Mum’s dream ruined by £9k bill as tiny garden cabin deemed ‘2nd home’
A “retirement dream” has been destroyed after a planning row has left a woman with no choice but to demolish a wood cabin in her garden. Hazel Cullen moved to Wales in 2019 with her lorry driver husband Richard and teenage daughter Megan and immediately began transforming the building into a luxury getaway for holidaymakers.
The 60-year-old was making a tidy profit from the cabin which she had called Woodpecker Lodge but her dream began to unravel after a neighbour alerted Powys County Council.
Mrs Cullen says the neighbour had complained about lights in the lodge and so a valuation officer turned up in March 2020.
The former hairdresser said: “We initially were told everything would be okay but then we were given a council tax bill and were told it was because the cabin was a second home.
“It isn’t a second home. If I wanted to go on holiday to my second home why would I want to do it in my back garden?
“We told them it wasn’t a second home, it’s a cabin, but they weren’t having any of it.
“The council tax on it is going up and up and next year it’s going to be ridiculous. I’ll be losing money on it.”
Wales Online reports that local authorities in Wales have been able to charge a premium of up to 100 percent of the standard rate of council tax on second homes designed to prevent second homeowners from taking over Wales’s top visitor spots.
But under new criteria, councils will have the power to increase council tax premiums to 300 percent.
The Valuation Office Agency assesses properties in Wales for council tax based on whether their primary use is considered domestic or non-domestic.
Supporters of the Wales-only measure say it is necessary to quell soaring house prices and the lack of housing availability, particularly in sought-after coastal locations. But opponents say the policy will cripple Wales’s tourism economy.
Mrs Cullen believes she will pay up to a 300 percent premium on her cabin by the end of the financial year – totalling more than £9,000 annually. This is more than three times the bills in her 11-room country home.
The Welsh Government says it is up to individual councils whether they charge 300 percent. At the moment Powys Council charges a 75 percent premium.
Mrs Cullen, who is originally from Yorkshire, said: “We got it all ready before we got locked down and then had this guy at the gate from the Valuation Office Agency saying: ‘It’s been reported that there has been a light on in the cabin and it’s being lived in.’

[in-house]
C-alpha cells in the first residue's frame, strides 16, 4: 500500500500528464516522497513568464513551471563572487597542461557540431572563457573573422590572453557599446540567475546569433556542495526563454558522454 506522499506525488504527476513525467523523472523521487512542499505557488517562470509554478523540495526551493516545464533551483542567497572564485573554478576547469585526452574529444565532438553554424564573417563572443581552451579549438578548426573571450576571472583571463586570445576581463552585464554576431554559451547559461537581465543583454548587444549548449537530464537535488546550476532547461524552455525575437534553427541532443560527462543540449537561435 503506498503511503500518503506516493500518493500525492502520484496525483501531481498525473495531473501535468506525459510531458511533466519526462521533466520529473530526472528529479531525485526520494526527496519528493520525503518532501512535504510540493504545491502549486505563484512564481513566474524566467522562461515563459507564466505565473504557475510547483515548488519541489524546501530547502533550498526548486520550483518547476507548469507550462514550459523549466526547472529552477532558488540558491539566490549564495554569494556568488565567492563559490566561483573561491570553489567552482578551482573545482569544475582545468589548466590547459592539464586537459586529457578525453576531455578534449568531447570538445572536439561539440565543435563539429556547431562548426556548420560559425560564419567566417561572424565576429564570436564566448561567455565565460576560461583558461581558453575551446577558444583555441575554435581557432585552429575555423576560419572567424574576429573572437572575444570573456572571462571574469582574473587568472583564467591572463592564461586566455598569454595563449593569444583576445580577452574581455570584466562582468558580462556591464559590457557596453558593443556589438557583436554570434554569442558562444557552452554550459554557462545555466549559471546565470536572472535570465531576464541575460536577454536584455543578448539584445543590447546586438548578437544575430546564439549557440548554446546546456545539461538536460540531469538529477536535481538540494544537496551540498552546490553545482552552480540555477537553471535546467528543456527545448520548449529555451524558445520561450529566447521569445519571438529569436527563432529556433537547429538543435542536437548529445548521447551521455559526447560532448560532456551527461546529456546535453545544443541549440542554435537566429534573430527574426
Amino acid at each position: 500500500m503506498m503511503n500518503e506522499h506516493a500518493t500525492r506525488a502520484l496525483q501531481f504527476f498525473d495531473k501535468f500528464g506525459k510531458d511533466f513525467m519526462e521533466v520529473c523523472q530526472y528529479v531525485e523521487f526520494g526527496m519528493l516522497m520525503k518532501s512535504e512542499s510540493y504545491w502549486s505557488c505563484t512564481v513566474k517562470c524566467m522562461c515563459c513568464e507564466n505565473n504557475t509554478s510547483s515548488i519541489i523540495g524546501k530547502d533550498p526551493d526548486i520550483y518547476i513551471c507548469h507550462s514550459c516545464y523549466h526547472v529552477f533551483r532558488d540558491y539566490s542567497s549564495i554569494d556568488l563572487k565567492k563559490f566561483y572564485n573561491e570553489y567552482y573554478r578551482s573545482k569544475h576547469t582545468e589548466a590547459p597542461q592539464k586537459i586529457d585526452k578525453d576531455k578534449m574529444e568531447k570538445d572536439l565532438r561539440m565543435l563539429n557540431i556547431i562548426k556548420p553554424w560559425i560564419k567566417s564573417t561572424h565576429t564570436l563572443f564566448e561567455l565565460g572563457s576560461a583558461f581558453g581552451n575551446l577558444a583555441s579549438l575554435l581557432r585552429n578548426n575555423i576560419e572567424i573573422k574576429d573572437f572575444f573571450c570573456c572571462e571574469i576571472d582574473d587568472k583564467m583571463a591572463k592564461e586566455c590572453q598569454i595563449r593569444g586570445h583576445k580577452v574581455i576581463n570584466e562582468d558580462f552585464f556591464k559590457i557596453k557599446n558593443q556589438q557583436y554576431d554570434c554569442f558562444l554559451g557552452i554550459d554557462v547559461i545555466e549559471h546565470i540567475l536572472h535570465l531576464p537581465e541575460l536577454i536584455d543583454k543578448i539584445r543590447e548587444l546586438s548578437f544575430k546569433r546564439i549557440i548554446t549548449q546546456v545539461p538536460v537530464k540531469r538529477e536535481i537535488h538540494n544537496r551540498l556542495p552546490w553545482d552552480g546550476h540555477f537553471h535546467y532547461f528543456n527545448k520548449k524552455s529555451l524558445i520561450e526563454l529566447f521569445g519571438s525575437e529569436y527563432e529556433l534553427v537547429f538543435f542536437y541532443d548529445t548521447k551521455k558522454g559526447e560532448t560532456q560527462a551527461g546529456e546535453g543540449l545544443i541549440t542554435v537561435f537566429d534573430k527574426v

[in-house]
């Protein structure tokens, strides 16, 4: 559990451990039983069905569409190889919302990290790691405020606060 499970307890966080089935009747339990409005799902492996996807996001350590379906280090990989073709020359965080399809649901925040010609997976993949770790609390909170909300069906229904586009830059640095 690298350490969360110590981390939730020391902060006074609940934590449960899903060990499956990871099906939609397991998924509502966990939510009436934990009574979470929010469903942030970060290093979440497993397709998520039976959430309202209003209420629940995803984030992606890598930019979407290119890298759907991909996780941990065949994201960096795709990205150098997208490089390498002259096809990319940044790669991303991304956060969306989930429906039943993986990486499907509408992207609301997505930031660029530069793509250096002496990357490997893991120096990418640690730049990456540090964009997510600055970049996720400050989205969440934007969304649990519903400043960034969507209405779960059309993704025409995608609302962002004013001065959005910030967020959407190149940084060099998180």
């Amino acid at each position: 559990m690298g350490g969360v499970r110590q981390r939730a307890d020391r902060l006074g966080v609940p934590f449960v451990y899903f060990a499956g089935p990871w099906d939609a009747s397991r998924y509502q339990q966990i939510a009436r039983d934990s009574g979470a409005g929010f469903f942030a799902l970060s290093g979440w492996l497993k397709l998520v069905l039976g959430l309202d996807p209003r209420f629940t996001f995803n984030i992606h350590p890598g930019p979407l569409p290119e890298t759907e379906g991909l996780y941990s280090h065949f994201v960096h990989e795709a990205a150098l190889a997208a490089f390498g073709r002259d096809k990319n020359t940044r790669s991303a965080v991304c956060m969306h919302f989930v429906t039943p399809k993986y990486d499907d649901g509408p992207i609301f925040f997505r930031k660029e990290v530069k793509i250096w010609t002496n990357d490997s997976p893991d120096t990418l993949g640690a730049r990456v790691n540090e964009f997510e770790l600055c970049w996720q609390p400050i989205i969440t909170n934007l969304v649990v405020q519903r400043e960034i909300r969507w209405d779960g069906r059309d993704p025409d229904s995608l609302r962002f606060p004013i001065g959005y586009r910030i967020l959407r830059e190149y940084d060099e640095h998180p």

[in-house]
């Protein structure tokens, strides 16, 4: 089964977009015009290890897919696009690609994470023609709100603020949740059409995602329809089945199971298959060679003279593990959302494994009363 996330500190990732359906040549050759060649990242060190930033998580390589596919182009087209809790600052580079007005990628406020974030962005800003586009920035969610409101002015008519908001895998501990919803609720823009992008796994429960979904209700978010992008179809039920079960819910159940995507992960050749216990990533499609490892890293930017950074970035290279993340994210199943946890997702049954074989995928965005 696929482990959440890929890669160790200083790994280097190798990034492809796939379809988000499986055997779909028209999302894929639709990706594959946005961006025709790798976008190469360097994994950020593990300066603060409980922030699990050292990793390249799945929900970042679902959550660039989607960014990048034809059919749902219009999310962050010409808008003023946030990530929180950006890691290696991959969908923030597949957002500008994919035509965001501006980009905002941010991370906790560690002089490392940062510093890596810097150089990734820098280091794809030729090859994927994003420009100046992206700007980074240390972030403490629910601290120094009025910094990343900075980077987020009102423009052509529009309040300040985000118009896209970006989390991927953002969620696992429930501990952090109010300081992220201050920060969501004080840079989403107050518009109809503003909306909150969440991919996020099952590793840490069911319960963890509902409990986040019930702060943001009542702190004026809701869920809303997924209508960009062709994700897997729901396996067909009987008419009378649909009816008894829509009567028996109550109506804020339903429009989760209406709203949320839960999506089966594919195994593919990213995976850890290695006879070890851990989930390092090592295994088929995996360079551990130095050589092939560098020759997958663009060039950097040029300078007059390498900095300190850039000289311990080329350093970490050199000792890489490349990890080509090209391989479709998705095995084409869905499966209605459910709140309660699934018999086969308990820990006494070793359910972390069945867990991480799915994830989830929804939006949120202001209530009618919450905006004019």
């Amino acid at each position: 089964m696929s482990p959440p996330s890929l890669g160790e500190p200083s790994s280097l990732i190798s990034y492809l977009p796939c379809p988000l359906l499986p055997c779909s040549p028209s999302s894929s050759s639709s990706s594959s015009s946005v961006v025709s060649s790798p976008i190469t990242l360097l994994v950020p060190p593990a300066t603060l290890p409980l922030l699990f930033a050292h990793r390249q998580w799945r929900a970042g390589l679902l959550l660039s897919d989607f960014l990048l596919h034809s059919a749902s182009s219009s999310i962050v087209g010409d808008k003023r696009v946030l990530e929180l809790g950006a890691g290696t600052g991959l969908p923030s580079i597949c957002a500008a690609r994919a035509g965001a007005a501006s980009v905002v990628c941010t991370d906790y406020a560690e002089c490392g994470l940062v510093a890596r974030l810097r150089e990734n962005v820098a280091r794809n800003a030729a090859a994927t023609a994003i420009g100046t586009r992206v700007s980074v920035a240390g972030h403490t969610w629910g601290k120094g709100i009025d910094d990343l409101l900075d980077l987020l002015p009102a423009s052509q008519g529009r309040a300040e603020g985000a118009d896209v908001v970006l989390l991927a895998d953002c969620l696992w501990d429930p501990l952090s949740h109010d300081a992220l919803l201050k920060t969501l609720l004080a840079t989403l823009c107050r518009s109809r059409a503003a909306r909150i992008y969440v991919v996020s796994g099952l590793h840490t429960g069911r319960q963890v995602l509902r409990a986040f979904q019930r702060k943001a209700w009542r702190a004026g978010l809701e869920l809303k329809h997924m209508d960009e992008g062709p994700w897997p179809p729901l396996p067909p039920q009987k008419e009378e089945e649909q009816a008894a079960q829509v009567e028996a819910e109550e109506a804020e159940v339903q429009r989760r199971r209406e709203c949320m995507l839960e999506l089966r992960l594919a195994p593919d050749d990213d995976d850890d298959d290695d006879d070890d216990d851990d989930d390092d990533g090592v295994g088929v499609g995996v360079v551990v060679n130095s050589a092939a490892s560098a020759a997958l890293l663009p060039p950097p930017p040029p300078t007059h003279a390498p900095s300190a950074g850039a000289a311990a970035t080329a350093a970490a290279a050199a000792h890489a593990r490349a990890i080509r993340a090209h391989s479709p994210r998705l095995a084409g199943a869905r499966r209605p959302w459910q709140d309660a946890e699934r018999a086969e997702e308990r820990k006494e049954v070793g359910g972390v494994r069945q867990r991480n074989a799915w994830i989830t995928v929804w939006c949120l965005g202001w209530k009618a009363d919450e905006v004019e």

“I saw on his laptop that he had all of the information about us from Booking.com and I let him take pictures.”
She says the cabin, which is no bigger than a standard garage, could not be deemed to be a second home because it just has a bathroom, a bedroom, and a lounge, but does not have a kitchen.
Mrs Cullen added: “I haven’t got a problem with the council tax because it’s band A and that’s fine. But what I’ve got an issue with is that they call it a second home.
“We told the council it’s a bedroom extension and it’s linked to our water and electricity but they’ve decided to class it as a second home and have even give it its own address.
“The premiums are ridiculous. This year they’ve put the premium on it to 75 percent which takes the price up to £2,163. Next year it’s going to be up to 300 percent which will be £9,000.”
“It’s busy but it’s only open for half of the year and it doesn’t merit keeping it open while paying that amount of tax.
“They’ve said they won’t remove the council tax on it unless it becomes derelict so basically I now have to demolish it.
“We love Wales, we love providing tourism in Wales, but this has all made us think: ‘Do we want to live over the border instead?’
“My husband has always lived in Wales and he has said it’s got so bad with all of the charges that he would now consider moving to England to do it instead.
“Here I could turn every room in this house into bed and breakfast accommodation and they wouldn’t charge us a penny extra but I can’t have the cabin outside, which was already there when we got here, without being charged this premium.
“This was my retirement dream but this whole thing has put the kibosh on it.
“It would be such a shame [to have to demolish it] because we love it here and we love the area. So many small local businesses are having difficulties and we always recommend local places and places to go and see.”
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She says it is “common sense” that a cabin in a garden isn’t a second home and added: “[First Minister Mark] Drakeford has a cabin in the bottom of his garden that he stayed in during Covid, presumably because his cabin has all the amenities needed to live in which our cabin hasn’t got.
“Is Mr Drakeford paying second home tax on that? If not why should I?”
A spokesman for Powys County Council said: “The Valuation Office Agency (VOA) will decide if a property is classified as a commercial property or a domestic property.
“Their classification will determine whether the owner is liable to pay either business rates or council tax.
“For a self-catering unit to be classified as a commercial property, from April 1, 2023, the property must: in the previous 12 months, prior to the assessment, been available for letting commercially as self-catering accommodation for 252 days or more; and during the previous 12-month period been commercially let for at least 182 days.
“Owners who want to challenge the classification of their property would need to contact the VOA.
“From April 1, 2023, local authorities are able to charge a council tax premium on periodically occupied properties of up to 30 percent. Currently Powys County Council charges a 75 percent premium.”
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